Whether you’re tossing them on as garnish or blending them into a recipe, green onions (also known as scallions) can add a lot of delicious flavor to a dish. That is, unless you look into the fridge and realize yet another bunch has gone bad before you even got the chance to use them. Luckily, it’s easy to learn how to store green onions so they stay fresh for weeks.
How to Store Green Onions in the Refrigerator
Food author and chef Jerry James Stone shares a few simple tips on his YouTube channel that can make your green onions last as long as three weeks.
Stone explains that these particular veggies are especially vulnerable to the ethylene gas that other produce gives off. With that in mind, he recommends making sure you keep your green onions far away from other veggies and fruit.
Similar to fresh herbs like cilantro, he says we should place the onions in a jar or cup with a little water — just enough to cover the roots and white area, but not the green bits. Stone adds that because they like humidity and cooler temps, you can loosely place a bag over the onion stalks (like the one you put them in at the grocery store) and put them all the way at the back of your fridge where it tends to be the coldest.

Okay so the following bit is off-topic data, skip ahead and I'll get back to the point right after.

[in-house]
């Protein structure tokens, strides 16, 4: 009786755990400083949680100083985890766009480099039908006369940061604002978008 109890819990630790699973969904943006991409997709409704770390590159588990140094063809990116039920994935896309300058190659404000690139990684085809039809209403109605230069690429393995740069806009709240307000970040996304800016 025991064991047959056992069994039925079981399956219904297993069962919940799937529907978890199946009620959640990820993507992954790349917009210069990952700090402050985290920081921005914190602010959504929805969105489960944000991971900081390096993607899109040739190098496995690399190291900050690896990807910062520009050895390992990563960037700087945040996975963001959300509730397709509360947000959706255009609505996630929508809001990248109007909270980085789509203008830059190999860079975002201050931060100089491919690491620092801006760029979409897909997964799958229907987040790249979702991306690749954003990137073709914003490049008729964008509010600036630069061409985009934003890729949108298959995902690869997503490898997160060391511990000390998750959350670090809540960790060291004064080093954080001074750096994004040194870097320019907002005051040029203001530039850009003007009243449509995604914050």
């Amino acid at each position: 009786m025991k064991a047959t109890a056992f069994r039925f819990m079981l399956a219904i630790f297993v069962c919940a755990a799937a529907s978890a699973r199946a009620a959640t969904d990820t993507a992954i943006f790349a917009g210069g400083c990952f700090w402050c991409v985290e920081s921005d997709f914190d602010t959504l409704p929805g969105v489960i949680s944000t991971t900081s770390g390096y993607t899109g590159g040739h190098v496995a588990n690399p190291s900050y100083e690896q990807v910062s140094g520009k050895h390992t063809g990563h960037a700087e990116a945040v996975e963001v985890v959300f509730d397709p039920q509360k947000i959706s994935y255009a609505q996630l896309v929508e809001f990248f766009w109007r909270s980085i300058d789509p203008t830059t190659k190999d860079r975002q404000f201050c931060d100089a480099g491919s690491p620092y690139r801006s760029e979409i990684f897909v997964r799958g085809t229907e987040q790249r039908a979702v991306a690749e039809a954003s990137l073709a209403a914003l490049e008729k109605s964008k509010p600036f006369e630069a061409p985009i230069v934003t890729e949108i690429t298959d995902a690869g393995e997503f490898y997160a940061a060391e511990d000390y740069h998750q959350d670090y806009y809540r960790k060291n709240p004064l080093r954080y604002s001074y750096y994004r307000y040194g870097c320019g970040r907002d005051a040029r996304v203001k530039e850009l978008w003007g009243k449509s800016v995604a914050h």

You might also be tempted to immediately trim off any wilted layers, but Stone says to leave them on until you’re ready to cook. Otherwise, you’ll just be making the layers underneath more vulnerable to wilting, too.
For those who’d rather not deal with a jar of water sitting in their fridge, Sue from My Korean Kitchen swears by another method.
She starts by chopping off the root, then dries the onions off with a paper towel. After that, she wraps them in a couple more paper towels before sliding them into a plastic zip bag. She stores them in the crisper drawer and claims this technique keeps the green onions fresh even longer — up to four or five weeks, or more!
Can you freeze green onions?
If you find yourself with a lot of green onions you know you won’t be able to use quickly, you can also try storing them in your freezer. BudgetBytes says you can start by drying them off and chopping them like you normally would for a recipe. Then, simply toss them into a jar, freezer bag, or other tight container to chill out for three to four months.
They might lose a bit of their flavor over time, but should thaw out quickly and still taste great on top of baked potatoes, nachos, and other dishes.